Between 1980 and 2008, the divorce rate rose 40%. This rise in divorce rates has continued and 2011 had the highest divorce rate yet. The picture of the American family today is of entering into and dissolution of marriages and cohabitation. Today, only 57% of children live with both parents. Most marriages end with one spouse worse off and that typically is the woman. When surveyed, most Americans say, “Marriage has not worked out for most people I know.” Most people believe that living together before marriage will reduce divorce rates.
So the American family has changed.
One thing has remained the same. Divorce hurts as much as ever. Divorce brings up so many feelings. Anger, hopelessness, sadness, shame, regret, vengefulness, and pity. Divorce shatters our dreams and fantasies. Recovery presents the challenge of a lifetime. It can be difficult to just get out of bed in the morning. Yet, society expects you to go to work, raise your children, and get over the break-up in a week. The lack of support can make some people feel isolated.
How can we learn to hope and thrive again?
Today, I am in a wonderful marriage. I believed that would never happen for me after my divorce. On my 40th birthday, I sat and cried because I thought I would be lonely for the rest of my life. But the road here was not smooth. One of the first things I learned was that the cheering section for me when I left my ex was very small. Even my sister judged me harshly. She told me to never marry again because I couldn’t make a marriage work. But just because I physically left does not mean I really left the marriage first. The one I left, got all the support and could spin any story on the divorce.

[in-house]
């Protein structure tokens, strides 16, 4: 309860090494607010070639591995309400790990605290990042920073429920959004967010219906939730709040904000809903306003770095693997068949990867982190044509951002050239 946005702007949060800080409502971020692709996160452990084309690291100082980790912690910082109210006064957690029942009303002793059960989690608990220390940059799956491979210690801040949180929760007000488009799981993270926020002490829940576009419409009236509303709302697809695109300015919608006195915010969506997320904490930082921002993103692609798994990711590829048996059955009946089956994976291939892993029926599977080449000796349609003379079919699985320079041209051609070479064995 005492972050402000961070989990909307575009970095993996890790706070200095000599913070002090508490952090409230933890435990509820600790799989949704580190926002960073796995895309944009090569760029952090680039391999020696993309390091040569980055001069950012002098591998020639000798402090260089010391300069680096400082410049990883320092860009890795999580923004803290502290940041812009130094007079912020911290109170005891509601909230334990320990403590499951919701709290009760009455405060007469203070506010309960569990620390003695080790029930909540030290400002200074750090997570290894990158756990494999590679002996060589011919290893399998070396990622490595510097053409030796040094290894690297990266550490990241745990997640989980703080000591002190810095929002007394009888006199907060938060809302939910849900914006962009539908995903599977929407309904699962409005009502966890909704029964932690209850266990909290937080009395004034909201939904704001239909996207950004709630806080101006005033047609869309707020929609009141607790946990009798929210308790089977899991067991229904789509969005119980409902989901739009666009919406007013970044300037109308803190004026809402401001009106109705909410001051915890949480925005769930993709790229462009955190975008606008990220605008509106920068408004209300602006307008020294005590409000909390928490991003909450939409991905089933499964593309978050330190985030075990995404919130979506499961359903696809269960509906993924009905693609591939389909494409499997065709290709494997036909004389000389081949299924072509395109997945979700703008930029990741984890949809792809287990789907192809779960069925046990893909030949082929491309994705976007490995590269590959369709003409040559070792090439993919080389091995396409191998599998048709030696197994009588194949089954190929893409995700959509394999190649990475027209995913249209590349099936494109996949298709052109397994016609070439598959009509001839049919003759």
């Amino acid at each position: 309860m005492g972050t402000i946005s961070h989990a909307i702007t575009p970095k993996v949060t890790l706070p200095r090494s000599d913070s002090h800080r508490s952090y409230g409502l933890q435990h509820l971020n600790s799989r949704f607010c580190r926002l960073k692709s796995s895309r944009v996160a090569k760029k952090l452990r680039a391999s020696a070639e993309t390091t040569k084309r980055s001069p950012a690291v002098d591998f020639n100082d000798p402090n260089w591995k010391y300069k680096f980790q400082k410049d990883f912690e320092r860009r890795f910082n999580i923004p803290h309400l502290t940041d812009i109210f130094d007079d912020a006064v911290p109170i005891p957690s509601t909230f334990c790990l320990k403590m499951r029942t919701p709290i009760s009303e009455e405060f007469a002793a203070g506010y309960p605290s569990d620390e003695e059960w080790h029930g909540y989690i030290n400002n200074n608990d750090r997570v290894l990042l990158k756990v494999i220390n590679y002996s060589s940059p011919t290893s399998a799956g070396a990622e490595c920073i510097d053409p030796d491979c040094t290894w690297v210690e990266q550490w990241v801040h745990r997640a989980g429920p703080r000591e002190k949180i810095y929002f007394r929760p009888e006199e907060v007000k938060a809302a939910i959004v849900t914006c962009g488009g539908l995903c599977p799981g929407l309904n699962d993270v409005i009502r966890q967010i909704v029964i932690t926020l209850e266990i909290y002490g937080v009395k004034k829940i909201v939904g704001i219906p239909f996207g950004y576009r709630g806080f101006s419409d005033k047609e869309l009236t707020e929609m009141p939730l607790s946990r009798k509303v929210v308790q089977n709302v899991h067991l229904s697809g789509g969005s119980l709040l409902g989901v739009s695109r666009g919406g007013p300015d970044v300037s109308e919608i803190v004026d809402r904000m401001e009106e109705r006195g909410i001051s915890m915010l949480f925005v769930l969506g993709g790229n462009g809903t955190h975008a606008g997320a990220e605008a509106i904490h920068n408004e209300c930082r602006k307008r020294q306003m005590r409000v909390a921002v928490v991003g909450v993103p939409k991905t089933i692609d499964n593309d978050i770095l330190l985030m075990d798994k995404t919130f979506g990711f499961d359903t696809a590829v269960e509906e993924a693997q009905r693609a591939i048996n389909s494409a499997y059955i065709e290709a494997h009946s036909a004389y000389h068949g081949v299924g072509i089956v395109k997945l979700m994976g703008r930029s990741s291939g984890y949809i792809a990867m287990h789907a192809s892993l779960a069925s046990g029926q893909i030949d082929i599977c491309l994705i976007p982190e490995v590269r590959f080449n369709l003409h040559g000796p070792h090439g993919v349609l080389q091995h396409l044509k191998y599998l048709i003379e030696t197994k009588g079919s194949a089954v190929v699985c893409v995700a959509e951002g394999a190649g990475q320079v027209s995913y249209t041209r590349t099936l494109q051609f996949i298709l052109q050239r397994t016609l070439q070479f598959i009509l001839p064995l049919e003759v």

And who hasn’t dreamed that the marriage would magically be fixed? We begin to think: What did I do wrong? Am I unlovable? Our friends and families will never understand our pain.
But you are not alone. There are coaches, therapists, and other survivors. So look for support.